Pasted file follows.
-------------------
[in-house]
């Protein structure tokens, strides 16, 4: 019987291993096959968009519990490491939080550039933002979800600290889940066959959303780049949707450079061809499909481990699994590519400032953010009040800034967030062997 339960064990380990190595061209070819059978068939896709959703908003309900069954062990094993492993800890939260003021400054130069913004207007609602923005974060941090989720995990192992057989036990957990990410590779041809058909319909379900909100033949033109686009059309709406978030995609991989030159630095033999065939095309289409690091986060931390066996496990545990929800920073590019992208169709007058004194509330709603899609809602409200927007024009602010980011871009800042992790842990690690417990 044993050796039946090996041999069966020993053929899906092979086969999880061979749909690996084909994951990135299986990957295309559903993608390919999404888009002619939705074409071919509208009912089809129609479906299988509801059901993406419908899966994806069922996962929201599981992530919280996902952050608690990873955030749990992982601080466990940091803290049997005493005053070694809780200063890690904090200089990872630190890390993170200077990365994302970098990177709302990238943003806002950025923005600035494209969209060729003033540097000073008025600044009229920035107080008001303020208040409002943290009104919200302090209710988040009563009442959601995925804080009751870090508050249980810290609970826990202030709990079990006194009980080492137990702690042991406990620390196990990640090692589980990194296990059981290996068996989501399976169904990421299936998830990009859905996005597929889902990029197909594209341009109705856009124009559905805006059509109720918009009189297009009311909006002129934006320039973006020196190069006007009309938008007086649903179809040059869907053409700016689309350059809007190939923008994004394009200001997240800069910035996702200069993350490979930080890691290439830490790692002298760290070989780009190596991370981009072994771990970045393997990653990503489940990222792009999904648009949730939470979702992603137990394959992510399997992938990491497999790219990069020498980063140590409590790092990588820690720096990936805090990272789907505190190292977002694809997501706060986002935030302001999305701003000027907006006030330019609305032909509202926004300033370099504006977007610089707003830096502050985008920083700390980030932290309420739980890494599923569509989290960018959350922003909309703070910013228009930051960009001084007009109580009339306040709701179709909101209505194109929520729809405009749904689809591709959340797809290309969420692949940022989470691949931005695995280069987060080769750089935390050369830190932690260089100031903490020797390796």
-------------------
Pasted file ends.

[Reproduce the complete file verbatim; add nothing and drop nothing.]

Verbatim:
[in-house]
């Protein structure tokens, strides 16, 4: 019987291993096959968009519990490491939080550039933002979800600290889940066959959303780049949707450079061809499909481990699994590519400032953010009040800034967030062997 339960064990380990190595061209070819059978068939896709959703908003309900069954062990094993492993800890939260003021400054130069913004207007609602923005974060941090989720995990192992057989036990957990990410590779041809058909319909379900909100033949033109686009059309709406978030995609991989030159630095033999065939095309289409690091986060931390066996496990545990929800920073590019992208169709007058004194509330709603899609809602409200927007024009602010980011871009800042992790842990690690417990 044993050796039946090996041999069966020993053929899906092979086969999880061979749909690996084909994951990135299986990957295309559903993608390919999404888009002619939705074409071919509208009912089809129609479906299988509801059901993406419908899966994806069922996962929201599981992530919280996902952050608690990873955030749990992982601080466990940091803290049997005493005053070694809780200063890690904090200089990872630190890390993170200077990365994302970098990177709302990238943003806002950025923005600035494209969209060729003033540097000073008025600044009229920035107080008001303020208040409002943290009104919200302090209710988040009563009442959601995925804080009751870090508050249980810290609970826990202030709990079990006194009980080492137990702690042991406990620390196990990640090692589980990194296990059981290996068996989501399976169904990421299936998830990009859905996005597929889902990029197909594209341009109705856009124009559905805006059509109720918009009189297009009311909006002129934006320039973006020196190069006007009309938008007086649903179809040059869907053409700016689309350059809007190939923008994004394009200001997240800069910035996702200069993350490979930080890691290439830490790692002298760290070989780009190596991370981009072994771990970045393997990653990503489940990222792009999904648009949730939470979702992603137990394959992510399997992938990491497999790219990069020498980063140590409590790092990588820690720096990936805090990272789907505190190292977002694809997501706060986002935030302001999305701003000027907006006030330019609305032909509202926004300033370099504006977007610089707003830096502050985008920083700390980030932290309420739980890494599923569509989290960018959350922003909309703070910013228009930051960009001084007009109580009339306040709701179709909101209505194109929520729809405009749904689809591709959340797809290309969420692949940022989470691949931005695995280069987060080769750089935390050369830190932690260089100031903490020797390796």